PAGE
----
Hygiene, handwashing and hospital design Flashcards Preview

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Flashcards in Hygiene, handwashing and hospital design Deck (71)
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1

Why is regular handwashing needed?

Remove bacteria and reduce level of residual bacteria

2

When do you need to wash your hands?

Before aseptic procedures
Before and after touching patients and their surroundings

3

How should you wash your hands properly?

Antimicrobial soap or alcohol based sanitiser
Use WHO handwashing protocol

4

What are the general requirements for hand hygeine?

Bare below elbows
Short clean and bare nails
Cover cuts in water proof dressing

5

Describe the stages of the WHO handwashing procedure

Wet hands and apply soap
Palm to palm
Palm over back of hand with interlocked fingers (both sides)
Palm to palm with fingers interlocked
Hands clasped around each other with fingers interlocked
Rotational thumb rubbing
Clean fingers on palms
Rinse hands and dry

6

Why is infection control important?

Prevent HAI
Keep staff and patients safe
Maintain public health

7

How to clean kennels appropriately

Remove bedding and wash at 60 degrees
Remove organic material then remove any traces with detergent
Use disinfectant correctly
Wipe top to bottom

8

Define disinfectant

Killing or removal of microorganisms

9

Define antiseptic

Similar to disinfection but on living tissue

10

Define detergent

Solution with cleaning activity to remove organic matter

11

Define sterilisation

Removal of all microorganisms including spores

12

Define asepsis

Complete removal of all microorganisms including spores resulting in complete sterile state

13

How do bacteria exist in the environment?

Spores- dormant
Vegetative- living and replicating

14

What is the effect of viruses lipid envelope when trying to disinfect?

More easily removed as disinfectant removes lipid layer making it vulnerable

15

What are features of the ideal disinfectant?

Broad spectrum
Non-irritant and non-toxic
Easy to use
Stable and not easily inactivated
Cost effective
Rapid action
Remains on surface for contact time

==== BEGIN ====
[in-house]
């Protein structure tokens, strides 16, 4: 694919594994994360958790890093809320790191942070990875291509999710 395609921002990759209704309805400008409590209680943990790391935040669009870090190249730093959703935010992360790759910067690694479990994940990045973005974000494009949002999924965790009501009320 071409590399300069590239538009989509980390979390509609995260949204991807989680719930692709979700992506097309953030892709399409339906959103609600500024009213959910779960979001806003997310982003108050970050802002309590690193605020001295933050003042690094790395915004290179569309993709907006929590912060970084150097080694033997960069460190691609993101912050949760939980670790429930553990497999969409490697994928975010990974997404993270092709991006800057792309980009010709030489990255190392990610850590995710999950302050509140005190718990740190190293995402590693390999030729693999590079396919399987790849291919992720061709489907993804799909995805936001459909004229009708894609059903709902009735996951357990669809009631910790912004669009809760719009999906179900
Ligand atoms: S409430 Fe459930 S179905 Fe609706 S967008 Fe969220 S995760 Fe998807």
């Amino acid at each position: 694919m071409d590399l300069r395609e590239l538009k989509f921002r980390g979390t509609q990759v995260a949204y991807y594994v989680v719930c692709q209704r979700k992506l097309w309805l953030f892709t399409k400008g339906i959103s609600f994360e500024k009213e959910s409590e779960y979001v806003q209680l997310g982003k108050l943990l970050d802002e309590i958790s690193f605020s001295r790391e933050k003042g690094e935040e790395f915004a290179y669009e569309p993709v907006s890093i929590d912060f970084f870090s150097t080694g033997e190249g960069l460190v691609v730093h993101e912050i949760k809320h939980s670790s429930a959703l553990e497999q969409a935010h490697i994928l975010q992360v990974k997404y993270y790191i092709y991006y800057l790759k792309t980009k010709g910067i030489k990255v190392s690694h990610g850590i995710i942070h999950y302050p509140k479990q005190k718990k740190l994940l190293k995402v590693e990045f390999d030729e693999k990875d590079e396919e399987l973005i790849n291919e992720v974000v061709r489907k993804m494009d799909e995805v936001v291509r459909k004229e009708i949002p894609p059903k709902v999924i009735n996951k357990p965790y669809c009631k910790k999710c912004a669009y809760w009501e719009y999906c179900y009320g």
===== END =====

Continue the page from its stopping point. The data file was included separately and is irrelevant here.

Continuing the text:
Not deactivated easily

16

What needs to be considered when choosing disinfectant?

Whats it being used on
Amount of organic matter involved
Contact time
Dilution

17

How do alcohol disinfectants work, what are they used for and what is an example?

Cause cell membrane damage
Fast acting but no residual activity
Broad spectrum effect except against enveloped viruses and spores
Hand disinfection and patient prep
Surgical spirit

18

How do aldehyde disinfectants work, why aren't they used and what is an example?

Denatures proteins, broad spectrum
Toxic and possible carcinogenic
Formaldyhyde

19

How do biguanide disinfectants work, what are they used for and what is an example?

Alters cell membrane permeability but inactivated by organic matter, good residual action.
Effective against bacteria, some fungi but not spores
Used for patient prep or surgical scrub
Chlorhexidine

20

How do halogen disinfectants work, what are they used for and what is an example?

Destroys proteins in cells
Broad spectrum
Cleaning surfaces and skin
Bleach

21

How do QAC disinfectants work, what are they used for and what is an exmaple?

Inactivate enzymes and denature proteins
Some residual activity
Broad spectrum but not against unenveloped viruses or spores
Surface disinfection
Anigene

22

How to phenol disinfectants work, what are they used for and what is an example?

Denature proteins and disrupt cell membranes
Broad spectrum but not against unenveloped viruses or spores
Surface disinfection
Dettol

23

What is meant by a hospital acquired infection?

Infections acquired by patients during hospitalisation of acquired up to 30 days father discharge

24

What are common HAI?

UTIs
Pneumonia
Blood stream infections
Diarrhoea

25

What are some of the consequences of hospital acquired infections?

Client dissatisfaction
Longer hospitalisation
Higher morbidity
Multidrug resistance

26

What are common routes of infection of HAI?

Urinary catheters
Surgery
IV catheters or blood taking
Implants
Feeding tubes
Contamination between patients

27

What are risk factors for HAIs?

Elderly
Young
Immunocompromised
Invasive devices
Endocrine disease

28

How are UTIs acquired in hospitals?

Urinary catheters main cause from repeated placement or poor hygiene

29

What are the signs of UTI?

Pyrexia
Colour or smell change in urine

30

How to correctly insert urinary catheter to prevent UTI?

Wash hands and wear sterile gloves
Clean and clip area
Used closed system collection bag
Avoid repeated placement and remove as soon as possible